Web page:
While I’m looking forward to all of that activity, I’m also longing to carve out times of quiet. After two years of being away for the holidays, I’ve become accustomed to a quieter Christmas season.

How was your November? What do you have planned for the holidays?

What I’m Into: June 2015 Edition

It’s that time for the monthly round-up, otherwise known as What I’m Into. As always, this is a link-up with the lovely Leigh Kramer.

I know I try to be all about living in the moment and embracing where I’m at, but to be honest I’m feeling pretty ready to kiss June goodbye. In the Korean school year, the first semester runs from March to July and in spite of this being my second summer here, I can’t shake the feeling that I’m supposed to be on summer vacation right now. I realized that I keep thinking of the time we leave Korea (August 14th) as the beginning of summer since that will be our first break from teaching and we’ll be going home. In reality, it will be the very end of summer, especially since Jonathan has to be at school on August 18th. (Yes, that is correct. We have 3 days to arrive in the US, get all of our stuff out of storage and drive it 12 hours from Louisiana to South Carolina while severely jet lagged. I feel tired just thinking about it.)

Here are all the things I’ve been up to in June while trying to avoid thinking about the move and how I still don’t have a job or a place to live.

What I’m Reading:

I read a lot of 3-star books this month (not typical for me since I can be a picky reader), but thankfully I ended the month with a bang. If you’re on Goodreads, I’d love to connect with you there!

Never Let Me Go by Kazuo Ishiguro. This was my first Ishiguro book and to be honest, I wasn’t wowed. This is a sort of dystopian novel along the lines of The Giver but set at an exclusive boarding school in England. Even though there is a first person narrator, I felt disconnected from her and from the other characters to the extent that I didn’t really care that much what happened to them. There was also a moment towards the end that is set up as though it’s a big reveal, but I personally didn’t find the information surprising as I’d assumed it all along. I also found it irritating how extremely non-curious the characters were about the world and their role in it. I know this book is pretty highly acclaimed, but for me it was just OK.

Mariana by Susannah Kearsley. Kearsley writes a lot of semi-historical novels set in England and Scotland. In this one, Julia Beckett buys a centuries-old Wilshire farmhouse on a whim, but she discovers that her draw to the house may be more than random chance when she starts to slip back in time, experiencing the life of Mariana, a woman who lived in this house in the 17th century. This book was so similar to the only other Kearsley book I’ve read, The Winter Sea, that I couldn’t help feeling like maybe she’s a bit of a one-trick pony, but I liked it fine. I didn’t feel like I really knew all that much about the protagonist since the book is more driven by the plot than by character development, but there was still something pleasant about it. Like a not-as-good Kate Morton novel.

Interrupted: When God Wrecks Your Comfortable Christianity, by Jen Hatmaker. This book challenged me, in a good way. I’m planning some posts on this in the future, but the central message of this book is what the Gospel is really about and whether we ought to be going out and being among people in need instead of trying to get them to come to us.

The Invention of Wings by Sue Monk Kidd. I’m so proud of myself for finally getting around to this book! I don’t know what took me so long to read this since it has great reviews and it sounded like the type of book I’d like, but now that I’ve read it I can confirm that this is a great book. This novel is based on actual historical figures, Hetty “Handful” Grimke, a slave in a prominent Charleston household, and Sarah Grimke, the master’s daughter. The story begins on Sarah’s 11th birthday when Handful is given to her as a present and continues on through the two women’s lives as each woman strives for freedom in their own way.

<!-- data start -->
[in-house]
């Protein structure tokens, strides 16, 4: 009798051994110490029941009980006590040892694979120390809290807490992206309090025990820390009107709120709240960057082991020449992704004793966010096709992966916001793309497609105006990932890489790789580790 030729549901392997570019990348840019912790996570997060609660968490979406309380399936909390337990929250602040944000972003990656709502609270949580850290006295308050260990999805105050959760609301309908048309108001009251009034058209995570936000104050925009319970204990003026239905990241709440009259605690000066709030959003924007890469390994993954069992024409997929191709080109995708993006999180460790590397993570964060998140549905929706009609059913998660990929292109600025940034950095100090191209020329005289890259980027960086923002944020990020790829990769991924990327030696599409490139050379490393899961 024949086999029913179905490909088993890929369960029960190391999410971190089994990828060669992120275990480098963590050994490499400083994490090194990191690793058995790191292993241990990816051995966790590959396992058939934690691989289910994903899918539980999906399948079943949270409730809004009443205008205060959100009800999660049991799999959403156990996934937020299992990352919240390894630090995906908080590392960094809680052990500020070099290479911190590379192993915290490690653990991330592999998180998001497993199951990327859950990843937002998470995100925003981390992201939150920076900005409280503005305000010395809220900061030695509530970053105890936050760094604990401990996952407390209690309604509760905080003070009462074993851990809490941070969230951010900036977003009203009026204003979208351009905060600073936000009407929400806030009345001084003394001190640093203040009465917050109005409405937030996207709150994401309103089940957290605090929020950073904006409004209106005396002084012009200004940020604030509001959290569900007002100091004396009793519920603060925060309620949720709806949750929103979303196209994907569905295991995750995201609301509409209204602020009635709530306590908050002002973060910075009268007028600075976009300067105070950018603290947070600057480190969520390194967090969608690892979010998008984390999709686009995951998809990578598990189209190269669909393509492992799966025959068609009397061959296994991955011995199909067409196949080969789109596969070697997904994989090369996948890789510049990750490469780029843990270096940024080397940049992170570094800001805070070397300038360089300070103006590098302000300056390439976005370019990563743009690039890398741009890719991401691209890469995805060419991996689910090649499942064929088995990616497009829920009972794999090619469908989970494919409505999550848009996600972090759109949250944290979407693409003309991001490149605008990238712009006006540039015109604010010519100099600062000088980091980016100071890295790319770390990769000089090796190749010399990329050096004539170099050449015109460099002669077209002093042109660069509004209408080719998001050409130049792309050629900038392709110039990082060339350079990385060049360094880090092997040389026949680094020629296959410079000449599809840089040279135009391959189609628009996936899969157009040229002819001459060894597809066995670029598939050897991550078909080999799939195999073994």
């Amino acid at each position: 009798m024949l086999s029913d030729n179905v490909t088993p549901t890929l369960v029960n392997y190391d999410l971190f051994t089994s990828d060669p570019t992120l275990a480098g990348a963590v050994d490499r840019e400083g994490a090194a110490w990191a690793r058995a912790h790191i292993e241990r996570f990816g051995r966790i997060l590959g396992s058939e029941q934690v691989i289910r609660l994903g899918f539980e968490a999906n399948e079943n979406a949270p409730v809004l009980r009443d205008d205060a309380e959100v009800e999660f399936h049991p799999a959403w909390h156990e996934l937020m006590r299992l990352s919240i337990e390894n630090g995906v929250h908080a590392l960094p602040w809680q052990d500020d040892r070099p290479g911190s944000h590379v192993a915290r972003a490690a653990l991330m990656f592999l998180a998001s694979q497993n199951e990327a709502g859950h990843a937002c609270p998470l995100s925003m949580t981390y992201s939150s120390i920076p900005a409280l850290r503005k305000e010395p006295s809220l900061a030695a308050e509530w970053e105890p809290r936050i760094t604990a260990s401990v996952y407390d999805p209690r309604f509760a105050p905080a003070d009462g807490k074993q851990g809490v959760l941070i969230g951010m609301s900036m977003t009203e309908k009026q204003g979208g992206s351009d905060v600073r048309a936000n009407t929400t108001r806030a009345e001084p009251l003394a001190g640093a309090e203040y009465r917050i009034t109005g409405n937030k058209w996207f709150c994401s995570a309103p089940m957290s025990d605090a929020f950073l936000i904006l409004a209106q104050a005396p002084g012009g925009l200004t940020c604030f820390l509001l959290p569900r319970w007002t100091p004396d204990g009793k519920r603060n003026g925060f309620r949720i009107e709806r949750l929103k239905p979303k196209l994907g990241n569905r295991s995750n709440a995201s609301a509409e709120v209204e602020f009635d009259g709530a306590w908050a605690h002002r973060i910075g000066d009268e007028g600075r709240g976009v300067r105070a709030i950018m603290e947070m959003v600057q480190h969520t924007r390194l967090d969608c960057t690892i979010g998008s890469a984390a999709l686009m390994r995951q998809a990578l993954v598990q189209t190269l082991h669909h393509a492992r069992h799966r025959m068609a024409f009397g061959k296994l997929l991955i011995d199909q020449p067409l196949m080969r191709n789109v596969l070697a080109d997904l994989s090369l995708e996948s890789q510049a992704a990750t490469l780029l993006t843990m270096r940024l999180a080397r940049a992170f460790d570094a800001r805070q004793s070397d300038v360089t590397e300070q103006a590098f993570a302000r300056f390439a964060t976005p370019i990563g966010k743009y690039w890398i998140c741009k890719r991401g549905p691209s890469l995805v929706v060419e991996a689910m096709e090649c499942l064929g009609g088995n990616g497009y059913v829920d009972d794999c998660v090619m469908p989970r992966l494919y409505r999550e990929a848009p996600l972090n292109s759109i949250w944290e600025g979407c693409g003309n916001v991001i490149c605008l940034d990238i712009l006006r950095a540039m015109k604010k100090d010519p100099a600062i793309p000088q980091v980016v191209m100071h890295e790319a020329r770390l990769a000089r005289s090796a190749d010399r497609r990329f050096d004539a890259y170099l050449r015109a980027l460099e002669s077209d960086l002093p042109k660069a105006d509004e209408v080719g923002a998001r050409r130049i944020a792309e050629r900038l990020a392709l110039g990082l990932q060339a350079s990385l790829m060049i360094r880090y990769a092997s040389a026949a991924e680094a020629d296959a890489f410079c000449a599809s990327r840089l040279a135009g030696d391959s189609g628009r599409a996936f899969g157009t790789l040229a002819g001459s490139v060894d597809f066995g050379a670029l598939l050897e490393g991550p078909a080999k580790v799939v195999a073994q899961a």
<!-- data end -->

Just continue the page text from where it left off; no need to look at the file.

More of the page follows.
The Geography of You and Me by Jennifer. This is YA book that I literally read in one day while traveling. It was cute enough and the writing wasn’t distractingly bad or anything, but it was kind of a take-it-or-leave-it book for me. It won’t stick with me.

The Well of Ascension (Mistborn #2) Brandon Sanderson. Reading this took me as long as all of the other books combined, but even at a whopping 825 pages it was worth it. This book picks up a year after the fall of the Final Empire (where the first book ends) in the series and I liked it even more than the first one. If you’re into big fantasy series, definitely give this one a go.

What I’m Watching:

In theaters this month we watched Spy and at home we watched the movie Chef. Spy was much funnier than I expected it to be, but I also feel very uncomfortable recommending it to anyone as I know that they will judge me because this movie was VERY crude. It’s totally not my usual type of humor, but I admit that I laughed. A lot. But I’m not condoning it. And Chef was very touching. Plus I love movies about food.

On TV I finished the current season of Nashville, and am current on Pretty Little Liars. I’ve also made it to season 4 of The Good Wife and Jonathan and I have been watching a lot of Frasier together in the evenings now that most of our regular shows are off for the summer.

What I’m Listening To:

Podcasts, man. First my friend Josh turned me on to the Gilmore Guys podcast  which is literally two guys who go episode by episode through Gilmore Girls and discuss everything they like and don’t like about each character and each episode. And they are serious. They are not being sarcastic at all. And then my friend Josh started his own podcast with his friend Kayla. It’s called Podcast! The Musical and is a podcast dedicated to discussing musical episodes of TV shows. It’s great! And then hubby and I started listening to Spontaneanation which is an improv Podcast done by Paul F. Tompkins. Each episode starts with him interviewing a special guest. The interviews are not always that interesting, but they use the information from the interviews in the following improv. And the improv is hilarious. My recommendation if you are first trying it out is not to judge it til you’ve listened all the way through the improve part. You’ve just got to muscle through the weird intro and the interview. It’s worth it. My favorite one I’ve heard so far was A Secret Society.